Focus: China embarks on civil service reforms
( 2003-09-23 09:28) (China Daily)
The latest round of civil service reforms, first implemented 10 years ago, combines Western concepts with Chinese conventions. While not all departments enthusiastically grasp the changes, the economic revolution is making it harder for them to resist.
For Li Wumin, May 12, 1996 is memorable - that was the day he sat the local civil servant examination, which he passed with good marks. Three months later, he entered public service.
The straightforward farmer from Northwest China's Shaanxi Province was then elected vice-head of Ganhe Town in Huxian County by local deputies of the People's Congress after five years of dedicated effort.
At the time, he was the only farmer to have passed the exam in the county, which his astonished fellow villagers regarded as a great honour and an even greater feat.
Looking back, the 36-year-old said he was perplexed as to why he had been laid off four times during his 10 years as a temporary worker for the township government of Zu'an in Huxian County.
But the reason was very simple. Li, as a farmer, found it nearly impossible to get the requisite qualifications and approval to work for the local government as a full-fledged civil servant, even though he had worked very hard.
More than 5,000 other farmers like Li have been recruited into the civil service system, mainly at the town or county-level, since China first started employing civil servants via examinations 10 years ago.
In addition to these farmers, about 150,000 people working for State-owned enterprises, non-State enterprises and social institutions, as well as those seeking jobs, have also been employed as civil servants through such exams.
Statistics from the Ministry of Personnel show that a total of 2.4 million people have registered to take the exam since then, with 700,000 being selected as public servants at all levels of government from township to provincial in the country.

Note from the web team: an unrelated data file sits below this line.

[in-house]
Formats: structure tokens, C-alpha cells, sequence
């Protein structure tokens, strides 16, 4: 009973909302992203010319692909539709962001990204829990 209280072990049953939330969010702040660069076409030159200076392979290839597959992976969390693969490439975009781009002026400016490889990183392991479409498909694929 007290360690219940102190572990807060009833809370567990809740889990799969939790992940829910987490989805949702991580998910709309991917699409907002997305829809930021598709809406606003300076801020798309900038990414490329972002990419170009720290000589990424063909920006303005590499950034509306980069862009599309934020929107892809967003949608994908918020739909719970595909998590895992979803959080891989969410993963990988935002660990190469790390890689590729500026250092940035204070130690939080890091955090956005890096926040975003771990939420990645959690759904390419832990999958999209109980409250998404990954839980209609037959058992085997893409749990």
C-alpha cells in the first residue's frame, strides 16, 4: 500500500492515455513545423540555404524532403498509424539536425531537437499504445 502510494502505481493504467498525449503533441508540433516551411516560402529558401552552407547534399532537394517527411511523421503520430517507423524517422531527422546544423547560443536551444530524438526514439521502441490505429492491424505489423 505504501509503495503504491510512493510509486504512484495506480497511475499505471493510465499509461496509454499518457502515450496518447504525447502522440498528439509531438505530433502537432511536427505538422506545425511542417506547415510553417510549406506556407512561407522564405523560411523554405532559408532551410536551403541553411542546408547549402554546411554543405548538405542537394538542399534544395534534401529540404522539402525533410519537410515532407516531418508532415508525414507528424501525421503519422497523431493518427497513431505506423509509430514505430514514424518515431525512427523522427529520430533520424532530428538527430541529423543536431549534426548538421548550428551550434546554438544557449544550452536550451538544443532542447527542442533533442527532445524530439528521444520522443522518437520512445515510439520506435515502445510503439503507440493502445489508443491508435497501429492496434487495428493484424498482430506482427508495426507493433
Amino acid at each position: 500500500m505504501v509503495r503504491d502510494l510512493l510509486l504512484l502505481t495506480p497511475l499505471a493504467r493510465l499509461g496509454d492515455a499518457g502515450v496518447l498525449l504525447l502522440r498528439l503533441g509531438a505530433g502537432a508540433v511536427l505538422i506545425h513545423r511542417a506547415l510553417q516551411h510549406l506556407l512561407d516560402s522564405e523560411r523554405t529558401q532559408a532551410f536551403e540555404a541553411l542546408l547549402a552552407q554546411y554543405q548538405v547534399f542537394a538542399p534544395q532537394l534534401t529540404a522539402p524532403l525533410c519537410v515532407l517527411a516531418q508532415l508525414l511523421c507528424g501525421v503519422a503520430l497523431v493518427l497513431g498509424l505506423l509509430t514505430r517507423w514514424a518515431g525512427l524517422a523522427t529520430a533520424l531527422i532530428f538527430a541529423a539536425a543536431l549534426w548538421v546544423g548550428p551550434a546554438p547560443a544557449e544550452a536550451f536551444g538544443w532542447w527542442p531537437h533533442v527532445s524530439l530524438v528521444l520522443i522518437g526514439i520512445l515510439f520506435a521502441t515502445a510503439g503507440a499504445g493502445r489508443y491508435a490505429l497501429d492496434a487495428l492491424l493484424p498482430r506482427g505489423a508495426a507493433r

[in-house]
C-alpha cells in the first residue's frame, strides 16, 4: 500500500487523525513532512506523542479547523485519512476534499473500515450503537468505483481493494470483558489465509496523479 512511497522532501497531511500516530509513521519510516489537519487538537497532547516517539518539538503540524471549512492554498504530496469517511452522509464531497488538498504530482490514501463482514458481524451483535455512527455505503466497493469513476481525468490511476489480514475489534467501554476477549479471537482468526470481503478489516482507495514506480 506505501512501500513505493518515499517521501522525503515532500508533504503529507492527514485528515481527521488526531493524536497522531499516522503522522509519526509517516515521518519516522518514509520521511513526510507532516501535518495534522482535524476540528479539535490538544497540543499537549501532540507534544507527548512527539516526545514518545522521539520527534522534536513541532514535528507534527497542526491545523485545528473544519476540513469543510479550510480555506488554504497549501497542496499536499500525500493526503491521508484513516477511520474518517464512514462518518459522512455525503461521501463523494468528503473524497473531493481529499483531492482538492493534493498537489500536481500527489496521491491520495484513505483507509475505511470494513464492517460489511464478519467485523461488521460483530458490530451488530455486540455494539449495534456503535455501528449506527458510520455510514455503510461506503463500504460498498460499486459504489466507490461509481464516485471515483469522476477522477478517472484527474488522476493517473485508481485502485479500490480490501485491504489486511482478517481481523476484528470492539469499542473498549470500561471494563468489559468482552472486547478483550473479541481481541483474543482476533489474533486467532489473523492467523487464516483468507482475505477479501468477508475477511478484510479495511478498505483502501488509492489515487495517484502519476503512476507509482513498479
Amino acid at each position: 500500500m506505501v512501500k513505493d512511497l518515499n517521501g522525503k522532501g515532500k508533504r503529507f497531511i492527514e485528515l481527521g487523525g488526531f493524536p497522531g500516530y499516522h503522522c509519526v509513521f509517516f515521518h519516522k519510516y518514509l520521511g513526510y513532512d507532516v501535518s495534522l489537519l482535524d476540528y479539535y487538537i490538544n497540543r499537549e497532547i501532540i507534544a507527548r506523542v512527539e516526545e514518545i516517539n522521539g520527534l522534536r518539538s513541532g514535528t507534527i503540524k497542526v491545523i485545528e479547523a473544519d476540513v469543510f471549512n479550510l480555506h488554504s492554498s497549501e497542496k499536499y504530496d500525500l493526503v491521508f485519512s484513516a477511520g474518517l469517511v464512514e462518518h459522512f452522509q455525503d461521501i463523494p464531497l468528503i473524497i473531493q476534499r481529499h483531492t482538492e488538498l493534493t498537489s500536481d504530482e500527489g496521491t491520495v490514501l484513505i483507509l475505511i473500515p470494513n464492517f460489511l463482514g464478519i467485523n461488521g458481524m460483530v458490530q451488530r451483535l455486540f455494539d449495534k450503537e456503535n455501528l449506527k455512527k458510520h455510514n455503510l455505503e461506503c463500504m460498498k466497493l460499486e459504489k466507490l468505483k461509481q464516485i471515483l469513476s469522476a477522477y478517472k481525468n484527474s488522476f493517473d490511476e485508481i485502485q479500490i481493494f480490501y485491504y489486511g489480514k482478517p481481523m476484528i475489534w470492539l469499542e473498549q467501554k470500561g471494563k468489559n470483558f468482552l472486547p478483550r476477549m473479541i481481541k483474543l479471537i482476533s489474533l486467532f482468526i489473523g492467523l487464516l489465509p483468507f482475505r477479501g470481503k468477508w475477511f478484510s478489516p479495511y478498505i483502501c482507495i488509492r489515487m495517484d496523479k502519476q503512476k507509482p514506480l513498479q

"Based on the principles of 'transparency, fairness, competition and merit', the examination system has been successful in reforming China's civil personnel system," said Zhang Bailin, current Minister of Personnel.
Actually, the exam used to recruit civil servants is one of several effective measures adopted by the central government to improve administrative reform since the early 1990s.
The first steps towards civil service reform took place in 1990 through pilot schemes in selected cities under the guidance of the State Council.
Zhuozi County, for example, in North China's Inner Mongolia was cited as the national paragon for the streamlining exercise and civil service reform. Thirty-odd Party and government departments in Zhuozi were slashed. And the number of cadres and other civil servants was cut from more than 700 to 300, leading to savings of 3 million yuan (US$362,000) a year and raising efficiency levels.
But until the spring of 1993, administrative reform was restricted to certain local-level governments.
In August of that year, the State Council announced a temporary regulation for setting up a civil service within three years.
According to Song Defu, the then-Personnel Minister, the new system, to be based on a sound legal system, was designed to provide a more logical management structure based on job classification, promote cleaner government and facilitate checks and balances.
Clear-cut criteria were set forth regarding recruitment by open examination, the classification of grades, grounds for promotion and demotion, as well as the rights and duties of government employees.